A Lego Life

This week I am at Walt Disney World attending the Disney Institute. The Disney Institute is the professional development arm of The Walt Disney Company. They offer intensive classes to business professionals to assist in engaging in best practices and real life business solutions that facilitate corporate culture change. Simply put I want to be the best Pastor and CEO possible, which require I sharpen my skills in a lot of areas. I am participating in the Leadership Excellence Institute. Almost my entire professional life I have made it a practice to invest in my development. I am cautious of people who spend time vacationing, shopping, facebooking, twittering, dancing, and doing all the fun social things but never schedule time to learn to do what they do better and to expose themselves to people that are exponentially more successful than they in some discipline or interest. Who can’t learn something from Disney? After all they have a lot more visitors on Sunday than our church does.


As much as I am able I try to combine my personal and my professional life. I know for most people this is frowned upon but I am learning that my worlds can be BOTH connected and compartmentalized. I am learning the extreme ends of an issue have usually gone a little too far. My calling is too important to exclude my family from it and my family is too important to exclude my calling from it. Don’t get me wrong I do believe in compartmentalization. There is no way I know to succeed in life without the ability to isolate and focus on difficult issues apart from everything else or as I like to say to know what gets your full-time focus at any given moment. When things fit then connect them and when they don’t.. Well they don’t. There will always be paradoxes between our professional and personal lives. The key is to know when they connect and when they don’t. I call this the “Lego life.” As you know Legos are a construction toy that consists of interlocking blocks.


As my children and I walked through Downtown Disney we encountered the Lego store. It’s amazing what you can build with Lego blocks. I took a picture of three of my children in the midst of a figure built with Lego blocks and it triggered some thoughts for me.


  1. Greatness is built with small pieces. Huge images and significant accomplishments are created with the connecting of seemingly insignificant resources. Too often we wait look past the small resources we have when in reality we may very likely have enough of them to build something grand. Use what you have and don’t assume you don’t already have what you need.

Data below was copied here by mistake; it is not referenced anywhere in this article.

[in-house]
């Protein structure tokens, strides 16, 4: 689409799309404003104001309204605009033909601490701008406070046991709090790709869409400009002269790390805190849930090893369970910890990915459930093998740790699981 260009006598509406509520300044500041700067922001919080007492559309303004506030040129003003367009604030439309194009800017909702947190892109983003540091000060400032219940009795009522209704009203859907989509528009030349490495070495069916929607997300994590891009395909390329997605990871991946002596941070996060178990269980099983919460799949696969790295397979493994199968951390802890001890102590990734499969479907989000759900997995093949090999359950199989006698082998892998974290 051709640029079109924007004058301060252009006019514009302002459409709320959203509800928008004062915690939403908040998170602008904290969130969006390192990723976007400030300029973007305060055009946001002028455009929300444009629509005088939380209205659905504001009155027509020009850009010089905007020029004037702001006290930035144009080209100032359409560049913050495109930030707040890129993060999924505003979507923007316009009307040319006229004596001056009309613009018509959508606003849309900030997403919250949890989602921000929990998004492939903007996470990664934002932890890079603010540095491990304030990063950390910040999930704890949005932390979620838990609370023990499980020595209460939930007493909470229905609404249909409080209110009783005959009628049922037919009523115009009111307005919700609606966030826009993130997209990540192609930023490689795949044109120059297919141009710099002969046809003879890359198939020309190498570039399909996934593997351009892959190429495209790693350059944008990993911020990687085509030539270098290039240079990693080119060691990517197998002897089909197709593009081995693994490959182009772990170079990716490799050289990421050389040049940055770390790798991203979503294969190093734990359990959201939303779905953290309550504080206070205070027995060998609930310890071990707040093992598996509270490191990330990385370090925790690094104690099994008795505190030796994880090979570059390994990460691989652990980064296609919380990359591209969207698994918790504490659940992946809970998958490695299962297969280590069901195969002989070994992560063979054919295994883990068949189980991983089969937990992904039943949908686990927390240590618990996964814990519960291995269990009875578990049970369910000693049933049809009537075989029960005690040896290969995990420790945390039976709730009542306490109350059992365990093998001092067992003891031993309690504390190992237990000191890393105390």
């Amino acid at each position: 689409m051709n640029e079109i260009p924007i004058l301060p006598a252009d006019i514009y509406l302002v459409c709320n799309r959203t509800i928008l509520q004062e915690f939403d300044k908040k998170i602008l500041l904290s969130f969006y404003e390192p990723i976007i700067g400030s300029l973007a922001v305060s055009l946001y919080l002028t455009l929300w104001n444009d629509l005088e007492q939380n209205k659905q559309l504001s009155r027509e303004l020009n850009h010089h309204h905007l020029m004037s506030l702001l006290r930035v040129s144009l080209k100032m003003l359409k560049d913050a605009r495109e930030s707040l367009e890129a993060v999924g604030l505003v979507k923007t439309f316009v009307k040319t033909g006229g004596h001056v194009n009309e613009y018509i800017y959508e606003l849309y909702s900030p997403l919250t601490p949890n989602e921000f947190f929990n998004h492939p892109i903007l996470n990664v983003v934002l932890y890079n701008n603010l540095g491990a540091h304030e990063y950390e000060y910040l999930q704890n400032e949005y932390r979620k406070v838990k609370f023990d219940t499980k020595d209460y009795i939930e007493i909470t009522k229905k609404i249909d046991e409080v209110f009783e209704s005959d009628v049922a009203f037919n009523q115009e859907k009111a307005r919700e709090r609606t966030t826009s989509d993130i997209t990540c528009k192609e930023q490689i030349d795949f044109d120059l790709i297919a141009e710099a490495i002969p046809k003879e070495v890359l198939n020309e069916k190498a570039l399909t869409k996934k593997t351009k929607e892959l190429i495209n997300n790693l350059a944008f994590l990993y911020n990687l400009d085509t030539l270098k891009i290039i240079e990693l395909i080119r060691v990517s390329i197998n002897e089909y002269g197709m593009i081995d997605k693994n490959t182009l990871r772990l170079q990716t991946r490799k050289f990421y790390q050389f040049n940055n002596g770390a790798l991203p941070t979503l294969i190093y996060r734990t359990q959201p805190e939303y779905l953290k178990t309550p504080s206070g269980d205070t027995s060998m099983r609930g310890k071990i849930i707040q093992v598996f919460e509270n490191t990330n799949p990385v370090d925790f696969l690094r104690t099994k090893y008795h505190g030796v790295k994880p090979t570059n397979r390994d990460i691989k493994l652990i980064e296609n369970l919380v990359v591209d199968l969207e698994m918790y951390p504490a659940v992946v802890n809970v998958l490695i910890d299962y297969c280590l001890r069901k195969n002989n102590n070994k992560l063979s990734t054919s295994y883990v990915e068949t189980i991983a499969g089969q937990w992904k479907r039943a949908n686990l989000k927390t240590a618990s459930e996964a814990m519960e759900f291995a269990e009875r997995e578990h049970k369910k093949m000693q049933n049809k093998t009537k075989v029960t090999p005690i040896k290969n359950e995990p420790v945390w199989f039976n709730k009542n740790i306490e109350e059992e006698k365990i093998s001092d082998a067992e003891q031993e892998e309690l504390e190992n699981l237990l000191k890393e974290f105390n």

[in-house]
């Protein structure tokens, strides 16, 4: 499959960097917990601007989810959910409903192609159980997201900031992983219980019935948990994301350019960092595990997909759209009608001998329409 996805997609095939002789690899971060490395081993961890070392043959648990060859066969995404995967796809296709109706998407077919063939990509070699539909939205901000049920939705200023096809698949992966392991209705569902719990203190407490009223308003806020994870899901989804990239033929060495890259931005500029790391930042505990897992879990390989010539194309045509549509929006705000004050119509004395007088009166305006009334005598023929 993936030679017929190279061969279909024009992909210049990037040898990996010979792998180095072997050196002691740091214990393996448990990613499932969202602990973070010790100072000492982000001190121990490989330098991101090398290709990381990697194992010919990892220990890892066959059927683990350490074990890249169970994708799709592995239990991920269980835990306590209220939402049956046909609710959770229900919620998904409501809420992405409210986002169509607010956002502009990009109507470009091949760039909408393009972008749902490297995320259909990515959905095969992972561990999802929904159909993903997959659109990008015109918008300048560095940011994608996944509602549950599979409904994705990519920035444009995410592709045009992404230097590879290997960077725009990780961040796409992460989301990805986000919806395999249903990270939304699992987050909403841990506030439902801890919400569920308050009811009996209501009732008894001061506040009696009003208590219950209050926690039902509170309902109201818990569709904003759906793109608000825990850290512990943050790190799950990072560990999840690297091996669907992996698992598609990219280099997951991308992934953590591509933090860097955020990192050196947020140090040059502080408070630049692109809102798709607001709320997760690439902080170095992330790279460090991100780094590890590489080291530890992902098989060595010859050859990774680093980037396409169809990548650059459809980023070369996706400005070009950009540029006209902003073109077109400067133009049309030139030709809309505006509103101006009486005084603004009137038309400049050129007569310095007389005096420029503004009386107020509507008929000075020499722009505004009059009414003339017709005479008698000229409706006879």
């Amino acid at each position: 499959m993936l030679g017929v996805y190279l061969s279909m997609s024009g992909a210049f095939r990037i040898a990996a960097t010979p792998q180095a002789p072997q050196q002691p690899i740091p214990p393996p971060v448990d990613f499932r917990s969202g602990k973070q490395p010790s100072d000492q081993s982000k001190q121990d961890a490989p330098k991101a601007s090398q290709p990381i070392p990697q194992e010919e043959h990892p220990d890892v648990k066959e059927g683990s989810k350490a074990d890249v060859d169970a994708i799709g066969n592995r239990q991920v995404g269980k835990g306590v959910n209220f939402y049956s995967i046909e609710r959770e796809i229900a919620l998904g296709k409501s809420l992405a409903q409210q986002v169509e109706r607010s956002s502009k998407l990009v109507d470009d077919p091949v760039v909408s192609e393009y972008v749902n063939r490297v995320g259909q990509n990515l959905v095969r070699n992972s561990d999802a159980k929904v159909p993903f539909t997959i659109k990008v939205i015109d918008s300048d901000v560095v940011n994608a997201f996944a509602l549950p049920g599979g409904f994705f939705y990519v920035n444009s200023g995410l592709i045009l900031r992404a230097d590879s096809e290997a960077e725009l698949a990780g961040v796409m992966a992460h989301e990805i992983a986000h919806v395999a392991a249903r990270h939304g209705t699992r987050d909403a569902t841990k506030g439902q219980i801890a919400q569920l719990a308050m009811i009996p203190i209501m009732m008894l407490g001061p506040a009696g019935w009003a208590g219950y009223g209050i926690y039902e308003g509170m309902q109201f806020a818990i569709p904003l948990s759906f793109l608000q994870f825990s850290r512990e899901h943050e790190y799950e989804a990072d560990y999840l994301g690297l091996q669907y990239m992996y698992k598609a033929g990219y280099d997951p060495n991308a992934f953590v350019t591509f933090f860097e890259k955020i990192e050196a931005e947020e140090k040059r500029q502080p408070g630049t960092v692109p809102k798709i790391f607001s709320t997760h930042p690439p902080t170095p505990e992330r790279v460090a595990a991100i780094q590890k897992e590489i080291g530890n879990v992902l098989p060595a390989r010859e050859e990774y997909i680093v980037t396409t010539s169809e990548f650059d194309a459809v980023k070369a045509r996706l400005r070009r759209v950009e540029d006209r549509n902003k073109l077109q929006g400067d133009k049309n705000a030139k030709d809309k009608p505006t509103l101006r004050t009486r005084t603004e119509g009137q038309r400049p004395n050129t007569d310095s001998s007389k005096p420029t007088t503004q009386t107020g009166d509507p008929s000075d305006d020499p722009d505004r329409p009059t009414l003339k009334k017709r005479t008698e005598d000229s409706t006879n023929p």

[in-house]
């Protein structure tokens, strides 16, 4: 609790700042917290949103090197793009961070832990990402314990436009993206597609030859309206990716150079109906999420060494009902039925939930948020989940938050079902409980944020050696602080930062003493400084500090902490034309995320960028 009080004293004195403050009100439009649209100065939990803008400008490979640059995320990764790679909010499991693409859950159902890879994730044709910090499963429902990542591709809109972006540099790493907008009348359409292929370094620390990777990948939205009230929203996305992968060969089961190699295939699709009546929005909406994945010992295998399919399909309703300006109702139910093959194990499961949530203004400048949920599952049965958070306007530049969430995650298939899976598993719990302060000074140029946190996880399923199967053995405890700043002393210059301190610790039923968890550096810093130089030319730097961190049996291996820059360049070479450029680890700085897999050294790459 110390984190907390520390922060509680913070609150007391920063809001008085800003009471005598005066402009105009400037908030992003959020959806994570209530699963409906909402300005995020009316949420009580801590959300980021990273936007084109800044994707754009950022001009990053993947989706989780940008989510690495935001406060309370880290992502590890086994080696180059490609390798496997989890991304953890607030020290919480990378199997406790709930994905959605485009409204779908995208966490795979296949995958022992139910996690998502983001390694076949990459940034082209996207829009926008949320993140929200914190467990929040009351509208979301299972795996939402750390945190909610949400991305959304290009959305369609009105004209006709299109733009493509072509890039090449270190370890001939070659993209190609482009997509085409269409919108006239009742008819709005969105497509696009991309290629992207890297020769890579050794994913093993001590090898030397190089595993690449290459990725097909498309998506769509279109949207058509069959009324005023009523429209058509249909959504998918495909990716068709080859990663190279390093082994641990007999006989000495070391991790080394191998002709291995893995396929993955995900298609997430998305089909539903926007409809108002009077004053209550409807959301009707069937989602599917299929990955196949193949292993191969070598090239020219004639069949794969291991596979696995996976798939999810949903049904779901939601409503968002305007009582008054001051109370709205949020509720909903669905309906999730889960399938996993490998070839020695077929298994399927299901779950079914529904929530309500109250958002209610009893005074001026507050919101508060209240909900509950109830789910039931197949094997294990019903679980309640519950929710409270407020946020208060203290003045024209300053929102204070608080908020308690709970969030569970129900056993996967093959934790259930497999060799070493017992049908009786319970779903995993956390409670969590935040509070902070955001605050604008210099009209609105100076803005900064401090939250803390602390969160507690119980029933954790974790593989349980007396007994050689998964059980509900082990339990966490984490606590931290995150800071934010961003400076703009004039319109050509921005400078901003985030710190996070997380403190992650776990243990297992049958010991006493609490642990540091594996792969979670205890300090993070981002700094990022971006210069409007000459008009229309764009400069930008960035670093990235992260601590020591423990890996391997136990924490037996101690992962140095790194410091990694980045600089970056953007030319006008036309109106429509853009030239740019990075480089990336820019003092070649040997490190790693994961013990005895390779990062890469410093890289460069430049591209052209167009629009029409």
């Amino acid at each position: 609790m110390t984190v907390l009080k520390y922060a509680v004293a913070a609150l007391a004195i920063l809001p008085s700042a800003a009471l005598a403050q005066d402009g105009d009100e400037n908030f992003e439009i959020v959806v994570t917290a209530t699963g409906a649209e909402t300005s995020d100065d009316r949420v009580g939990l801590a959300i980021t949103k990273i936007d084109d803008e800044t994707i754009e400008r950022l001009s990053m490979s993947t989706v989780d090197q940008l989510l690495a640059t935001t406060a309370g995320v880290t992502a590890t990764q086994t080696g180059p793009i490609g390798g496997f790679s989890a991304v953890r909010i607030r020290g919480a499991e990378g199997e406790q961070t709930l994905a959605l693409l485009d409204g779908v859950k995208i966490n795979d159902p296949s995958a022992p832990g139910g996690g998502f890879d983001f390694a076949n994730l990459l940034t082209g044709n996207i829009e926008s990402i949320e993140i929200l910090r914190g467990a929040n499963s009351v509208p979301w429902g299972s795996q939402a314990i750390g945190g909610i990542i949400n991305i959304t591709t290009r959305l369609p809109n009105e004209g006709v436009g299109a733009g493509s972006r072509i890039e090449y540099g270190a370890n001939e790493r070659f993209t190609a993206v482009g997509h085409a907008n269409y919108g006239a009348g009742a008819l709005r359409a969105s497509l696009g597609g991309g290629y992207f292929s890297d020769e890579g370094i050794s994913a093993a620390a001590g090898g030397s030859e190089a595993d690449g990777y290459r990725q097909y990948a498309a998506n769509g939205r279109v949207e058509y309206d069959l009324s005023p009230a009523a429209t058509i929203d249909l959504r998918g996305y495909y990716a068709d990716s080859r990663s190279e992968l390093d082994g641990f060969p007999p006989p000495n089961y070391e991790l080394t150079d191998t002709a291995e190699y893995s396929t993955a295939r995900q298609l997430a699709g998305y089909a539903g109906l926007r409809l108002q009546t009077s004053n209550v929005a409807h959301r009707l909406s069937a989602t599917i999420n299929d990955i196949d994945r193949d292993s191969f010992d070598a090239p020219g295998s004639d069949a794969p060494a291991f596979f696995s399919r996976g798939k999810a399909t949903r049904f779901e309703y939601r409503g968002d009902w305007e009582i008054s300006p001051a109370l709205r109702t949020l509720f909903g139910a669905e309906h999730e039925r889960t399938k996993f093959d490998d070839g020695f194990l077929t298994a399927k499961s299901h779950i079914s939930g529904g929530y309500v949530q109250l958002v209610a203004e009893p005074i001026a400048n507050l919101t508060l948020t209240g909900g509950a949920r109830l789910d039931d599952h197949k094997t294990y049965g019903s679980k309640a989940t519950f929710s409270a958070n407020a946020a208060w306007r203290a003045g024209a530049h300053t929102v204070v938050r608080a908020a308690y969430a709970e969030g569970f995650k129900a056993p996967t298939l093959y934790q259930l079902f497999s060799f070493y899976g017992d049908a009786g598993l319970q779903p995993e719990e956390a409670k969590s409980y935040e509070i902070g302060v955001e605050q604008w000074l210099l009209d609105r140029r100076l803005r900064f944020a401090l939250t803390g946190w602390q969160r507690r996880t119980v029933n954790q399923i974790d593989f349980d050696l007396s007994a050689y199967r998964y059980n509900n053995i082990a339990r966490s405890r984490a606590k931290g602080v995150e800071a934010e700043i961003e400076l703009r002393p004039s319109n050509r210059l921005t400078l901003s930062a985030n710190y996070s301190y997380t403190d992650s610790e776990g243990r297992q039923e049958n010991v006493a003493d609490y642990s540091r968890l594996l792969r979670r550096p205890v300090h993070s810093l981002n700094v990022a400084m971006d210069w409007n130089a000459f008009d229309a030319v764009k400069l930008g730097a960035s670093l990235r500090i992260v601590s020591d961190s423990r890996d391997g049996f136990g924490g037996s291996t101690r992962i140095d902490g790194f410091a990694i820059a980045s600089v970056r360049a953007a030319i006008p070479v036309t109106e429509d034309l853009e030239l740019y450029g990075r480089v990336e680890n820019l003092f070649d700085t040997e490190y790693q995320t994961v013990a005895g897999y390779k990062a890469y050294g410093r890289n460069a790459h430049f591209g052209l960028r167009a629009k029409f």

2. There is no substitute for vision. The pieces don’t look like what they were formed into but someone saw it. Two people can be given the exact same pieces or the exact resources and create two different realities. It all depends on what each of them sees. May we begin immediately to expand our vision? Let’s begin seeing more in our children, family, friends, churches and communities.

  3. Everything versus something. There is no debate that we don’t always have what is needed to create everything but we are never expected to build everything but rather something. Too often the something crowd get squeezed out by the everything crowd. Stop trying to do everything and begin doing something. Walt Disney, Steve Jobs, Martin Luther King, Jr. are not known because of everything they did but rather because of something they did. What’s your something?

  4. Diversity has power beyond us. Consider all the shapes and colors that Lego blocks come in. No one piece can make anything more than itself. If I want to be a part of something bigger than me it will require others that are nothing like me. The most unaccomplished people are those who insist on doing it with those with their same “look.”

We are all a living Lego. We have the potential to be a part of something larger than us and to build something that others will be in awe of. What are you building with what you have been given and what are you a part of that is larger than you?

821 Word Plaza
Rocky Mount, NC 27804
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james@jamesgailliard.com

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